These are always a good read! Every year MPI releases the top 5 insurance frauds. Insurance fraud is never a good thing because in the end, the money comes out all insurance payers pockets.
All suspicious claims are investigated by MPI’s Special Investigation Unit (SIU). Over 3000 claims are investigated every year. Their efforts resulted in fraud savings of more than $9 million in 2011.
Anyone with tips on auto insurance fraud is encouraged to call the MPI TIPS Line at 985-8477 or toll-free at 1-877-985-8477. All calls are anonymous.
Here’s the top 5:
No. 1 ‘Playing with Fire’
The Winnipeg man agreed to set fire to a vehicle owned by an acquaintance, who wanted his decrepit beater written off for the insurance proceeds. The arsonist purchased gasoline, pouring the flammable liquid into empty, four-litre milk containers.
After being given keys to the vehicle, ‘Playing with Fire’ drove the vehicle to an isolated spot and set the vehicle on fire. However, during the commission of the crime, the clumsy arsonist inadvertently spilled gasoline on himself, setting himself on fire. He suffered second-degree burns to 50 per cent of his upper body and spent several days in hospital.
During the investigation of the auto theft claim, information was provided to investigators, who then located and interviewed the arsonist, whose severe burns were still very visible. The man subsequently pleaded guilty to one count of arson and received a one-year jail sentence.
The vehicle owner, who subsequently withdrew his auto theft claim, received a 15-month conditional sentence after pleading guilty to one count of arson to own property.
No. 2 ‘Not an Automatic Theft’
Faced with mounting repair bills on an aging car, the vehicle owner arranged to have his vehicle stolen. The ignition of the vehicle was altered, allowing the vehicle to start for the thief, who was paid to commit this crime.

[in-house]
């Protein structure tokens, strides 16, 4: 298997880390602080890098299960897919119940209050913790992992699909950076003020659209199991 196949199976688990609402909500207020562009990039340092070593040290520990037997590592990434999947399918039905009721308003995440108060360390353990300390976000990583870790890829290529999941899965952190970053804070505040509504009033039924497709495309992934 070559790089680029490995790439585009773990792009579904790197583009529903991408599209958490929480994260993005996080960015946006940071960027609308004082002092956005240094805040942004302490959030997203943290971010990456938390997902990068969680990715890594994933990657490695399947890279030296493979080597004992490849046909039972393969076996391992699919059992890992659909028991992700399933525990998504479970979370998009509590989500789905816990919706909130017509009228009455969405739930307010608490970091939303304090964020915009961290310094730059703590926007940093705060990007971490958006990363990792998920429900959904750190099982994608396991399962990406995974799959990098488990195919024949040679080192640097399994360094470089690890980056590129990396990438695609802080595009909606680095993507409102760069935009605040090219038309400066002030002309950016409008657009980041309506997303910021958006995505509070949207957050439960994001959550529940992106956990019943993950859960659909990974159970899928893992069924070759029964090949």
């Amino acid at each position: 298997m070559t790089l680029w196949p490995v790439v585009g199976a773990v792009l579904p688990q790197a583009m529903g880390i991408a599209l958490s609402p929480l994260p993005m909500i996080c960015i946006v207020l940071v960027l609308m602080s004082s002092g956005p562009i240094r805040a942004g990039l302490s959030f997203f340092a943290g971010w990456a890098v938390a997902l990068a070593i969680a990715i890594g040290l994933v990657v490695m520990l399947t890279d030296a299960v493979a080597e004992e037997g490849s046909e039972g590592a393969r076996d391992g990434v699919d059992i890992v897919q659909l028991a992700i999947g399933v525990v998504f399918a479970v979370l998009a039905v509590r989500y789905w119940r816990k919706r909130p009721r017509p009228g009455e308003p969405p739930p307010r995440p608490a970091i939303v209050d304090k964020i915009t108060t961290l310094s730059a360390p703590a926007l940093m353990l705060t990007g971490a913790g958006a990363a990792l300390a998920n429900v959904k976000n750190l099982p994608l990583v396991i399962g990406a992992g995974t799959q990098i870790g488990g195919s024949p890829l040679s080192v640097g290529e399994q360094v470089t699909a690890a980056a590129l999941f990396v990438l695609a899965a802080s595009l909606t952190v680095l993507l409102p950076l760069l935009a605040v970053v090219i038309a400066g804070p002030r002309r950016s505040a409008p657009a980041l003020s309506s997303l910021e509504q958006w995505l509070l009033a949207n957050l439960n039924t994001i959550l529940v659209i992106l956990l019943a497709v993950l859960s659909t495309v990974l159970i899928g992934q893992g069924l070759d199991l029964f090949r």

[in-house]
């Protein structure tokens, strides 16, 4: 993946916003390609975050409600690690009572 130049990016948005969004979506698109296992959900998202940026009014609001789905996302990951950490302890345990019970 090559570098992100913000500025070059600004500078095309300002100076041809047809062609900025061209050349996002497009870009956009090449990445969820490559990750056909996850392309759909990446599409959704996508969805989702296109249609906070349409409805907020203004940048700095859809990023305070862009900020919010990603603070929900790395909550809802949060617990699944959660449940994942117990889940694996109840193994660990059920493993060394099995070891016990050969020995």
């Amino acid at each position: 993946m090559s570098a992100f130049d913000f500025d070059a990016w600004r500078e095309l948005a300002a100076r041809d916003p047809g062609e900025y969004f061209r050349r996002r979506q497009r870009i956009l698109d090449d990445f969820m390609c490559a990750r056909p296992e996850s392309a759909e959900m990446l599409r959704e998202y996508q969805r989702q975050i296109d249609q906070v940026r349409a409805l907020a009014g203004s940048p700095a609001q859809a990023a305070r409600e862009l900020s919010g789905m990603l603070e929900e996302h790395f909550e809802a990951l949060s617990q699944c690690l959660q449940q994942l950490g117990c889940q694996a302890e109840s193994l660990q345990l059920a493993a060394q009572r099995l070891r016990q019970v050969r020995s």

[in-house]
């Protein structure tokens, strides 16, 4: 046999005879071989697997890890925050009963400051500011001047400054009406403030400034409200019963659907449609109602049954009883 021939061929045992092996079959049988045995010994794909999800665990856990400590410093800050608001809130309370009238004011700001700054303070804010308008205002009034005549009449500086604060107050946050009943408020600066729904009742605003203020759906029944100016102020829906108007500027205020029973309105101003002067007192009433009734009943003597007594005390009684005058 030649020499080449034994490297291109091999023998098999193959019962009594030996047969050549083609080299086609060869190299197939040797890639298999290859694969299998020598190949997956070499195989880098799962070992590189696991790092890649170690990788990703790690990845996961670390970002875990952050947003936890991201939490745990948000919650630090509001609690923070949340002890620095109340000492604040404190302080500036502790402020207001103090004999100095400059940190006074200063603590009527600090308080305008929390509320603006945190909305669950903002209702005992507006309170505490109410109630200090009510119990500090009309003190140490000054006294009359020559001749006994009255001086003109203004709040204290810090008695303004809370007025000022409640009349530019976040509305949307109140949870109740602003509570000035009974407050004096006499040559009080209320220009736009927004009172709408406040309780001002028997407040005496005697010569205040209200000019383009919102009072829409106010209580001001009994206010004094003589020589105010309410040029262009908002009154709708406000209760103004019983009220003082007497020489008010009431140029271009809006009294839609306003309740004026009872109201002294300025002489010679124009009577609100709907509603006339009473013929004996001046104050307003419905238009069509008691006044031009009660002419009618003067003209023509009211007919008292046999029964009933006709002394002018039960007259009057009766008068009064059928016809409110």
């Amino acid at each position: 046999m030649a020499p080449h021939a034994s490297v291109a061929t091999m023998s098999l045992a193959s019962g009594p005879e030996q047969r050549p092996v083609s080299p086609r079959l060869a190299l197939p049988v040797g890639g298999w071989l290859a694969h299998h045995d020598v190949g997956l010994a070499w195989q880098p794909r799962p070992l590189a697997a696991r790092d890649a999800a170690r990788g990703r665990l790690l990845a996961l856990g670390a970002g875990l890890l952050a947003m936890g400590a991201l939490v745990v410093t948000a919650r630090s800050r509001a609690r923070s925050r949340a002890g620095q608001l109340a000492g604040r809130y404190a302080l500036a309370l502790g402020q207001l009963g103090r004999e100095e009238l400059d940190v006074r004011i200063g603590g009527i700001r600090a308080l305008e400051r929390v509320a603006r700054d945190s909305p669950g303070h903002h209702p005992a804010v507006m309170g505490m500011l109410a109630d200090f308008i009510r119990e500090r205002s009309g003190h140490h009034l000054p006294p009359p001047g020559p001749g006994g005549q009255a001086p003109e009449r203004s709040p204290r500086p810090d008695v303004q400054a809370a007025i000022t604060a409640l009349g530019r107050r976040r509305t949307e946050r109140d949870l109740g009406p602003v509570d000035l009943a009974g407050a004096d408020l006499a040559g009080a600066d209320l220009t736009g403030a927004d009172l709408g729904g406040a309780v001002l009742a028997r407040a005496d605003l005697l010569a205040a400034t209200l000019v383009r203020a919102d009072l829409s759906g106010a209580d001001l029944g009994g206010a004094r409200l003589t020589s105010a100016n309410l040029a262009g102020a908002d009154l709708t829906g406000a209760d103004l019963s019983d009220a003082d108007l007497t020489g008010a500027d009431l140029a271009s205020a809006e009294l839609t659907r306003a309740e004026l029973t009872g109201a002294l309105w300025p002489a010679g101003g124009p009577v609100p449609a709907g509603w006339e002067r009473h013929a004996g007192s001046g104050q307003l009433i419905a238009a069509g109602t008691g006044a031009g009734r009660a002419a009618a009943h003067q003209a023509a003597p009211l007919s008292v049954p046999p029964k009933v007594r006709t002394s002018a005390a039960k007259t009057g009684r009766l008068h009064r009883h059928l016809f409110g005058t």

While driving the car away from the scene of the crime, the thief crashed the car heavily into a large tree. The thief later admitted they didn’t know how to drive a standard transmission and lost control while shifting gears.
An anonymous call to the TIPS Line claimed the vehicle owner had arranged for the theft of their vehicle. The investigation confirmed the ignition had been tampered with.
After being found guilty of Public Mischief and Fraud Under $5,000, the vehicle owner was fined $1,200 and order to repay $2,700 in restitution to Manitoba Public Insurance.
No. 3 ‘No Such Address’
The man’s vehicle was written off after colliding with a deer near Thunder Bay. The vehicle owner provided a Winnipeg address and said he lived in an apartment with his wife, daughter and his sister.
The vehicle owner confirmed he worked in Thunder Bay, but insisted he returned to Winnipeg on weekends ─ a nine-hour, 400-km trip one way.
During the investigation it was discovered that the man’s wife worked in Thunder Bay and her FACEBOOK page had numerous photos and references to their life in Thunder Bay. The manager of the Winnipeg apartment block also had no records of the man residing in the suite.
Based on the information provided by the SIU, the total loss claim, valued at $12,000, was denied due to the man’s permanent residency in Thunder Bay, Ontario.
No. 4 ‘Busy Cabbie’
After being injured in a crash, the taxi cab driver began receiving income replacement payments. Over the next several months the cab driver was insistent that he was suffering from extreme pain and unable to return to work.
Thanks to information obtained by an SIU investigator, an investigation commenced. Records obtained from the cab company reported that the driver had worked nearly 150 shifts of varying lengths ─ contrary to the activity logs provided to MPI, stating he was at home recovering.
The cab driver was convicted of Fraud Over $5,000, fined $1,000 and ordered to pay restitution of $8,500 to Manitoba Public Insurance.
No. 5 ‘Not so Injured’
While driving his semi-trailer unit, a car passed his truck, causing the semi driver to lose vision due to thrown snow. The semi-trailer entered the ditch and the driver was injured.
Unable to work due to the collision, the Winnipeg man began collecting Income Replacement payments from Manitoba Public Insurance. After several months away from work, an investigation was opened due to information provided to the SIU.
Over the next few months the man was observed, and videotaped, driving various trucks to construction sites. In one instance, the man was seen removing heavy tarps off his load of hot asphalt. He was also observed getting into and out of truck cabs with no sign of physical limitations.
After pleading guilty to Fraud Over $5,000, the man received a fine of $2,000 and was also ordered by a judge to pay restitution of nearly $21,000 to Manitoba Public Insurance.